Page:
The trouble with trying to be ahead of the curve is that sometimes you pick the wrong curve. Or realise it's not so much a curve as a dead end. Since my business is hiring out old cars my job involves anticipating what people might want to hire before they realise they want to hire it. Sometimes this works out well, other times, less so.
And so it is with my latest purchase. It's meant for private use rather than hire, but the principle is the same - I call it A Retirement Fund.
It's a Mondeo ST200, the 200 bhp V6 version of the original Mondy that was breathed on by Ford's SVT bods. Values for these blue-collar road burners are not so much on the floor as falling through it. My 100,000 mile example, in great condition, cost £800.
The trouble with buying cars you think might be valuable before they're valuable is that (a) you often get it wrong and (b) a lot of people will tell you you're wrong. The Mondy proves the rule - when I announced it on Twitter the feedback was starkly split. Some hailed a future classic, others saw a thirsty Mondeo. Similarly, when Parkers was approached by the ST200 Enthusiasts Forum (yes, there is one), they bluntly wrote the ST200 off as a warmed up Mondeo with little value and a drinking problem.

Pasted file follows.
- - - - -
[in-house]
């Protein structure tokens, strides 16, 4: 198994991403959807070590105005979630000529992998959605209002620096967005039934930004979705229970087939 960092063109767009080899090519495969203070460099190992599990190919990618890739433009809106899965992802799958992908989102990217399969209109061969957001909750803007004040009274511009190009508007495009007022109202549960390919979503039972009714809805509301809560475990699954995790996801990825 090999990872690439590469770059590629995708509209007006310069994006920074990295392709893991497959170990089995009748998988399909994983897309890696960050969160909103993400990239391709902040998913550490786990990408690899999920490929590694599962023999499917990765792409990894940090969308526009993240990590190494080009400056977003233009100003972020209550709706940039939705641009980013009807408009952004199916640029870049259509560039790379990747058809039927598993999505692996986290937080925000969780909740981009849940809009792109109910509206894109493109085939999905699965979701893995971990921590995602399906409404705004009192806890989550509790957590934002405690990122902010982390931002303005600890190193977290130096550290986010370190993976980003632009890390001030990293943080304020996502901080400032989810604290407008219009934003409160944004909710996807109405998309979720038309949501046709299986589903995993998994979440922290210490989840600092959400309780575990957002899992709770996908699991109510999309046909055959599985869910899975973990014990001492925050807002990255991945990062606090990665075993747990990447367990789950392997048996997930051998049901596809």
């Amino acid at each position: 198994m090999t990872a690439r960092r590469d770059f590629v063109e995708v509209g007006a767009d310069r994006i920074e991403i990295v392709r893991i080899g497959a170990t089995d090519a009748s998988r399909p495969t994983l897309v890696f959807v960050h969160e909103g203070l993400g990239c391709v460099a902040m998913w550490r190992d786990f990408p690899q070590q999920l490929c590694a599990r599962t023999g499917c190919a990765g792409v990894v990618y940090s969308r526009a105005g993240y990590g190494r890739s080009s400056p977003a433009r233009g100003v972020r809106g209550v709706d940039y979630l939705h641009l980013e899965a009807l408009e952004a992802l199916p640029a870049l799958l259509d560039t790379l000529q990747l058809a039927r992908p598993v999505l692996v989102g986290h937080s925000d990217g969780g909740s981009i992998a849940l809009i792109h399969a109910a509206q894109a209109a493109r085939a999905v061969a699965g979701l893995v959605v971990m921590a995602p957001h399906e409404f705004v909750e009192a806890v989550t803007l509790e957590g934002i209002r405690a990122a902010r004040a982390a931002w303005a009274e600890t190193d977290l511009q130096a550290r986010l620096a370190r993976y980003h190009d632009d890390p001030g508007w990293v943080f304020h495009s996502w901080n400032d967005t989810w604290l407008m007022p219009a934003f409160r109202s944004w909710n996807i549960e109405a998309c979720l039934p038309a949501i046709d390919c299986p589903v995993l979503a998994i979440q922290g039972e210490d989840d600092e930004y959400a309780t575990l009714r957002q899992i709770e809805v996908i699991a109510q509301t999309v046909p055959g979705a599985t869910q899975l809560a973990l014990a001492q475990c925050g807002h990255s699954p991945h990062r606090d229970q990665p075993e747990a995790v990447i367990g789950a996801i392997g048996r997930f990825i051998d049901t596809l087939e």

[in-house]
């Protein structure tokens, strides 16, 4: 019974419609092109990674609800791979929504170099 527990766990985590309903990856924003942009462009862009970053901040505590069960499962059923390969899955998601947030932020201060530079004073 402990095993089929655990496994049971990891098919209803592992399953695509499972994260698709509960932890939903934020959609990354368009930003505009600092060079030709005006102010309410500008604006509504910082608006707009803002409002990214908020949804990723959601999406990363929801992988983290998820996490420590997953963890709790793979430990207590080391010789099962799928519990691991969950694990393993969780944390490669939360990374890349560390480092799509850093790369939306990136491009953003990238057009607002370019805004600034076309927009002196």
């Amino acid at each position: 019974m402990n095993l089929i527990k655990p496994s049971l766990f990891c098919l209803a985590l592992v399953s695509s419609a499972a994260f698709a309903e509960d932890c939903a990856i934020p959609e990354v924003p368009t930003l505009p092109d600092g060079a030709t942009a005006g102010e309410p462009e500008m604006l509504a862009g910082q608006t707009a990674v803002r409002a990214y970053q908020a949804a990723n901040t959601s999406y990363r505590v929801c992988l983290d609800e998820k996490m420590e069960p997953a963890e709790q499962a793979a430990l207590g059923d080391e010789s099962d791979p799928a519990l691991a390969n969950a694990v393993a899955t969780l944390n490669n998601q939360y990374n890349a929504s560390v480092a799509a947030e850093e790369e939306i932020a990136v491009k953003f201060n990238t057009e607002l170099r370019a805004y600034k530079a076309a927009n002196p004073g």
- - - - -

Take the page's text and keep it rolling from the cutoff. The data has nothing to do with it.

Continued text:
1. It was sought after in its day
Nostalgia drives future classic status. Cars like the Golf GTI, 205 GTI and Capri are becoming popular because many people fondly remember them from their youth. As these former owners reach middle age they have the funds and time to indulge their passion. As a result, these cars get sought out.
2. Demand outstrips supply
4. There's pedigree
5. It's easy to own
One of the great advantages of buying future classics is that the financial risk is low - they generally cost peanuts. the expensive bit is keeping them until they increase in value. Generally I have found it takes 4-5 years for any car I've bought to reach a value that makes it worth offloading. And, as I've found, that requires a lot of patience and garage space - I've sold several cars early because both have been lacking.
The argument against investing in a future classic is, of course, that any money earned tends to go straight back into maintenance. The counter argument is that buying an appreciating classic offsets the costs - giving you a car to enjoy that costs little or nothing to own.
Future classics keep the classic car world alive. Today's bangers will always be - I hope - tomorrow's cherished cars.
www.greatescapecars.co.uk or call 01527 893733